The agency of Facebook cannot be properly explained through the notion of dialogue as presented by Dysthe (2012) and Flitton and Warwick (2013), as these approaches do not discuss technology as an actor that plays a role in pedagogical dialogues. Rather, an understanding is needed of the entanglement of technology and dialogic pedagogy and how this in turn creates new forms of online teaching and learning. The case studied in this article points out the necessity of technologies that facilitate informal learning conversations between the students and thereby build social presence. However, the quality and nature of these conversations need to be considered. Therefore, it is of interest to further investigate what specific features of technology are more suitable for dialogic pedagogy. It will also be interesting to investigate the relationship between technology, pedagogical design and social presence more closely.

More than ten years after Norway’s Quality Reform, there are still great expectations for the potential of technology to offer better-quality education (Fossland, Ramberg, & Gjerdrum, 2013; NOU 2014:5). However, student-active learning is anticipated to be implemented in higher education, while the resources remain the same. It is, therefore, interesting to explore new and effective methods for student-active learning where digitally supported communication and dialogue constitute the backbone.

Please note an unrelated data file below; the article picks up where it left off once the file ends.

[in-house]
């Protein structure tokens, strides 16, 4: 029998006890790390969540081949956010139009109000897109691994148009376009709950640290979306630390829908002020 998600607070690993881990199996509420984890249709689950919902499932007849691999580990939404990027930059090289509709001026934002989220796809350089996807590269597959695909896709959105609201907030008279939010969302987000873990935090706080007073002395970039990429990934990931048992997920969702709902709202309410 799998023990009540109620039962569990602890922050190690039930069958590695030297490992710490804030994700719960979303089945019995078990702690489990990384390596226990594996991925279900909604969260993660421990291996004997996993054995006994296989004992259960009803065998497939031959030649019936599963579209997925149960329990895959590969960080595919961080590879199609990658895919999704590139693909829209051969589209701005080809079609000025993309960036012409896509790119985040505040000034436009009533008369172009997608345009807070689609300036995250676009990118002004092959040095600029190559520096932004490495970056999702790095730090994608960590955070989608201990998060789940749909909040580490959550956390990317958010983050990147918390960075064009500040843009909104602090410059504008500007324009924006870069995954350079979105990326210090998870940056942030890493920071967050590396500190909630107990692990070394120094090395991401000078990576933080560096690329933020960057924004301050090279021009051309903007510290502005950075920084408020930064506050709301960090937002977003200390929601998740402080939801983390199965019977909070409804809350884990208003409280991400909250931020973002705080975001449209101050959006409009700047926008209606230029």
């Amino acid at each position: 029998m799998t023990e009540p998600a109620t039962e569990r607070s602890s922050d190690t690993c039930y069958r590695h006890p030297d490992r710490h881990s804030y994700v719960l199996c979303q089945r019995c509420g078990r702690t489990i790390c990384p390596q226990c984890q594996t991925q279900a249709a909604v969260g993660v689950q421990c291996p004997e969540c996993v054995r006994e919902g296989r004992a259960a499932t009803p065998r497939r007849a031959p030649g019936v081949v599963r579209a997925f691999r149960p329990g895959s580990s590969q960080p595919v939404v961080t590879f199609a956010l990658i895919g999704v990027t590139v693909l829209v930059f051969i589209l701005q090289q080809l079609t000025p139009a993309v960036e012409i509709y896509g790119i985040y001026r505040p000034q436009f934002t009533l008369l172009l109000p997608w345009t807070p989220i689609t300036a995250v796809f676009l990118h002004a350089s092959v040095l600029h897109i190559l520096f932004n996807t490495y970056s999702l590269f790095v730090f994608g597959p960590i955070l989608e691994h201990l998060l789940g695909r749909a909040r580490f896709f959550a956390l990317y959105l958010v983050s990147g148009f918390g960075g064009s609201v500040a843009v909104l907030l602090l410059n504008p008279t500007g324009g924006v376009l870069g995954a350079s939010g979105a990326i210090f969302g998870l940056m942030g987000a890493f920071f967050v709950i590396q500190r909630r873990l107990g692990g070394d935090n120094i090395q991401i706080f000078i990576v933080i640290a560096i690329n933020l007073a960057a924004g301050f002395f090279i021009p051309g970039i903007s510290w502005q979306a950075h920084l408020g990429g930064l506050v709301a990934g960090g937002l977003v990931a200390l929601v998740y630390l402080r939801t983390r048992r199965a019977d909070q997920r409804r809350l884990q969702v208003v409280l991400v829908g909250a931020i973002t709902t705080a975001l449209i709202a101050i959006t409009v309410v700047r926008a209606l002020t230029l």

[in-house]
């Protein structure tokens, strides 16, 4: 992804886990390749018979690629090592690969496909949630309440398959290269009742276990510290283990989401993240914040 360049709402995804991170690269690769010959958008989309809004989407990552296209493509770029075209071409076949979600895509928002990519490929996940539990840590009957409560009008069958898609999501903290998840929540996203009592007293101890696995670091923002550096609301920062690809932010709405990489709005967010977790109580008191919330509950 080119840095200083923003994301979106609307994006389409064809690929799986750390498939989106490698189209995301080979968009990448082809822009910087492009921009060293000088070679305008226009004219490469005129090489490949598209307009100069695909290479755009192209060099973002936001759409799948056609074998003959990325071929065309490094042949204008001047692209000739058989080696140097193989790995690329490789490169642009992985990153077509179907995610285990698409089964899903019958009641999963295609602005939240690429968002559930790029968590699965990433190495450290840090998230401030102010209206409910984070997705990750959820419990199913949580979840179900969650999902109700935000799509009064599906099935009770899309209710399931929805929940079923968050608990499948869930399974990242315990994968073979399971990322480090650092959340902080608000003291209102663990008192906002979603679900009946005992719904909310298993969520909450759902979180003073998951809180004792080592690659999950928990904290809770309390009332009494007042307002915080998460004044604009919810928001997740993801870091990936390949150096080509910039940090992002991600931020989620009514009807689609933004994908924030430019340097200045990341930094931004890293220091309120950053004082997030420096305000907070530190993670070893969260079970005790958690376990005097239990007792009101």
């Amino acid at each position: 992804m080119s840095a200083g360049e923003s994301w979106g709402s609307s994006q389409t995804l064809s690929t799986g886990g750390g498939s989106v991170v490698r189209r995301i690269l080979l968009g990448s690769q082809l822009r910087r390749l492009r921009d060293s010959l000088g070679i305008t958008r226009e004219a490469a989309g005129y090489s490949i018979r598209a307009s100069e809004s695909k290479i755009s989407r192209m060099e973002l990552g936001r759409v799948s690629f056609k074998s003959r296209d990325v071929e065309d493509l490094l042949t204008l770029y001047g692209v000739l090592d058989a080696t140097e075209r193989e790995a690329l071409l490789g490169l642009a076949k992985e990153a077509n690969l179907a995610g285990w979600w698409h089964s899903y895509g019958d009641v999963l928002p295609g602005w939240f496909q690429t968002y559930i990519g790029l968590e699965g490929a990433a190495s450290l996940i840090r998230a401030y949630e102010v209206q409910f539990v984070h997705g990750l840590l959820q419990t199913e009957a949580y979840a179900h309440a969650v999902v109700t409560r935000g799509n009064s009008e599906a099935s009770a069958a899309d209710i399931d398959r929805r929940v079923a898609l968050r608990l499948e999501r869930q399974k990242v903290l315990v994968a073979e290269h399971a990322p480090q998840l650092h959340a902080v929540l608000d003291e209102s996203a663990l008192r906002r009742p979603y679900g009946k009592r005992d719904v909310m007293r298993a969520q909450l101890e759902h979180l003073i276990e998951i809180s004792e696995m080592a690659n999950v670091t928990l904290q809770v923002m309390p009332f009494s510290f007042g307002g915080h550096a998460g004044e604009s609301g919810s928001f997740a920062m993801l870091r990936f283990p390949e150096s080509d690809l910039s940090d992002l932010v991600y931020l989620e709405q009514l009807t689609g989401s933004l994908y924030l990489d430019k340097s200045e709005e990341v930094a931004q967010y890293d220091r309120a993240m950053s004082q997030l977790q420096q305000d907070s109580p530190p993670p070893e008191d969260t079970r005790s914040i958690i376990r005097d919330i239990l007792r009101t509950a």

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[i]Second Life is an Internet-based virtual 3D world.

[ii] Understood as multimodal texts, including websites, video, sound and images.

[iii] Etherpad is a technology for co-writing.